By Alex Distefano
By Scott Snowden
By Anna Merlan
By Steve Almond
By Jena Ardell
By Jon Campbell
By Alan Scherstuhl
By Tessa Stuart
As with adjusting the pill to skip or delay their periods, some women have crafted their own emergency contraception by taking several birth control pills at once. An FDA-approved "morning after" pill became available in 1997, but too often those who need it still don't get it. While the FDA is weighing whether to make the pills available over the counter throughout the country, a bill pending in Albany would allow registered nurses and pharmacists in a voluntary state program to supply them to women without a prescription. The Unintended Pregnancy Prevention Act can seem like a no-brainer; if it passes, the state could save $913.3 million dollars on abortions and health care for unintended pregnancies, according to a report last month by State Comptroller Alan Hevesi. But the bill faces an uphill battle in the state senate.
Why aren't all legislators jumping to make contraception easier to get? Unease with anything that has to do with sex and fear of opposition from religious groups are major factors. Worried that emergency contraception might be construed as abortion, some have responded to the advance with the enthusiasm a woman might reserve for an unplanned pregnancy. Just requiring insurers to pay for the stuff makes them squirmy. Though New York State has mandated coverage for FDA-approved contraception since the beginning of the year, most states still do not.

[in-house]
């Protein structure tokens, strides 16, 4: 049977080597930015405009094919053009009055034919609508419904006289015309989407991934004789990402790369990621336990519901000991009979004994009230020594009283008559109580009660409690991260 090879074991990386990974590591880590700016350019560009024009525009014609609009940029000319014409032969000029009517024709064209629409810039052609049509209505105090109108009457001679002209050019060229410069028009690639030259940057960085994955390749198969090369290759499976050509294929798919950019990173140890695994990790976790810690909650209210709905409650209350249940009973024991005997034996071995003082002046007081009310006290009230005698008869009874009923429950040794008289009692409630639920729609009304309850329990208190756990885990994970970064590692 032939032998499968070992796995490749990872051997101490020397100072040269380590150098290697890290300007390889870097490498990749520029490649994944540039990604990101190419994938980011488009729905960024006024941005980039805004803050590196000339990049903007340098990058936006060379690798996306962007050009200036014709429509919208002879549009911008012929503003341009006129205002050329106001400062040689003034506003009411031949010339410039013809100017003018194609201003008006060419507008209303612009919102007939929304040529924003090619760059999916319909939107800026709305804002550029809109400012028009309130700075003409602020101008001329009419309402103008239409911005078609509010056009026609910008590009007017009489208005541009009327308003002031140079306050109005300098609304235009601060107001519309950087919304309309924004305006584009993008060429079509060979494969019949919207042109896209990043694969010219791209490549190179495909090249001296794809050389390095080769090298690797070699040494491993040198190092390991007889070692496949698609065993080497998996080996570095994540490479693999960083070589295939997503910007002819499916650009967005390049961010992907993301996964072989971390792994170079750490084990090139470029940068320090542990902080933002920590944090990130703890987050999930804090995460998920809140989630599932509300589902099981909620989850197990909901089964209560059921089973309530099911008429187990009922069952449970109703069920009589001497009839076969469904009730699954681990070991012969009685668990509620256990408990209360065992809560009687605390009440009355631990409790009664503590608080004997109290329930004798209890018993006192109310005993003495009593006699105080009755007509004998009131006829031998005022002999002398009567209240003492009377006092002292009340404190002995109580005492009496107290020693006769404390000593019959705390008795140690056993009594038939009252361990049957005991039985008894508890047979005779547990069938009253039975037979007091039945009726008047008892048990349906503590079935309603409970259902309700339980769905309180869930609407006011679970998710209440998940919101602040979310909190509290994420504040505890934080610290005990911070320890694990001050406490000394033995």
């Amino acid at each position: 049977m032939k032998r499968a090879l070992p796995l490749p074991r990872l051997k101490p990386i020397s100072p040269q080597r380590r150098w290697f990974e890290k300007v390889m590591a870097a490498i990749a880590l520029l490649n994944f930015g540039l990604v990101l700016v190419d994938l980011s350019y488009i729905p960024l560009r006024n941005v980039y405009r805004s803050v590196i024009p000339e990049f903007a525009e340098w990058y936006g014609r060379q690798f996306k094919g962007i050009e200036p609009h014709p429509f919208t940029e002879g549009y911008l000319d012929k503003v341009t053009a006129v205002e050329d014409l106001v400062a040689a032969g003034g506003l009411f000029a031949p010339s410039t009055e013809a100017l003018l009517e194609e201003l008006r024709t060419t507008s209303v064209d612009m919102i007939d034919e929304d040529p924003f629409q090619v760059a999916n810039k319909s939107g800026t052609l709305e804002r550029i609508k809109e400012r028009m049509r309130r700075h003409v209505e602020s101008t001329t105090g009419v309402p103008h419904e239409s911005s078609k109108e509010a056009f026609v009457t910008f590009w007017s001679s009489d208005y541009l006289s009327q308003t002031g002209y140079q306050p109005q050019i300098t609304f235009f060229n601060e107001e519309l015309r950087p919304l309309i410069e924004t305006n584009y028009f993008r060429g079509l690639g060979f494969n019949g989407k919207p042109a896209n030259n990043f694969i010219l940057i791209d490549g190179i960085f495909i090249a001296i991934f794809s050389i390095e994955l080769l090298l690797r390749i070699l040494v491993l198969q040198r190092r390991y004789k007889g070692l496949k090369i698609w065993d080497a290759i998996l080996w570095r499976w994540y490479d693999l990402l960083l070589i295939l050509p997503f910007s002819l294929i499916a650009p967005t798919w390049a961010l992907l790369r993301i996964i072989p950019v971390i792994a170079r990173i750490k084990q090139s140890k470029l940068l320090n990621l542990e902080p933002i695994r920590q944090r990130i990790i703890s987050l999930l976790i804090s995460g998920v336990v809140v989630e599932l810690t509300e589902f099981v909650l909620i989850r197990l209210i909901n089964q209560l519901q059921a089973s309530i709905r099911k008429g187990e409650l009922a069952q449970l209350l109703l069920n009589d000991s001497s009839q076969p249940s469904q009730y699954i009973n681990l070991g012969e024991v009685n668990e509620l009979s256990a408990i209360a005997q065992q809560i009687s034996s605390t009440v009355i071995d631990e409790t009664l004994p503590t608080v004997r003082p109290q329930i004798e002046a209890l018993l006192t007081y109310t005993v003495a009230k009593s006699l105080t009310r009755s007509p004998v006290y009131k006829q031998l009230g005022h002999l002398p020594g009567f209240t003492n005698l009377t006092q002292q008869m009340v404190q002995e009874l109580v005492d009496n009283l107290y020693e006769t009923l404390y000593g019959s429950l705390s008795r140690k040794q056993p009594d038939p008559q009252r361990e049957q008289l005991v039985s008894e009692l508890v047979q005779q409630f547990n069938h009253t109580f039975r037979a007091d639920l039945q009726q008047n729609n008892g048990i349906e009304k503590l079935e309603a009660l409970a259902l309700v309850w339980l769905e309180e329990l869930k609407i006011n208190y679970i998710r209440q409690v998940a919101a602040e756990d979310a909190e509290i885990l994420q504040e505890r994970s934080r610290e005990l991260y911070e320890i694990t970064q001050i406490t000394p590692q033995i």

Similar forces are responsible for slowing birth control research. While liability concerns have put off some drug companies, political controversy has also dampened interest in developing more contraceptive products. Although some 38.6 million women use birth control, only two of the 20 biggest pharmaceutical companies are committed to researching contraception. "After the big push in the 1960s, a number of companies have dropped out of the field," explains Jacqueline Darroch, vice president for science at the Alan Guttmacher Institute.
You could say the field of pregnancy prevention became a minefield and that, at least for a while, people stopped walking in it. Viewed that way, the recent progress in contraceptive development can look like bold leaps rather than timid baby steps. Almost a revolution.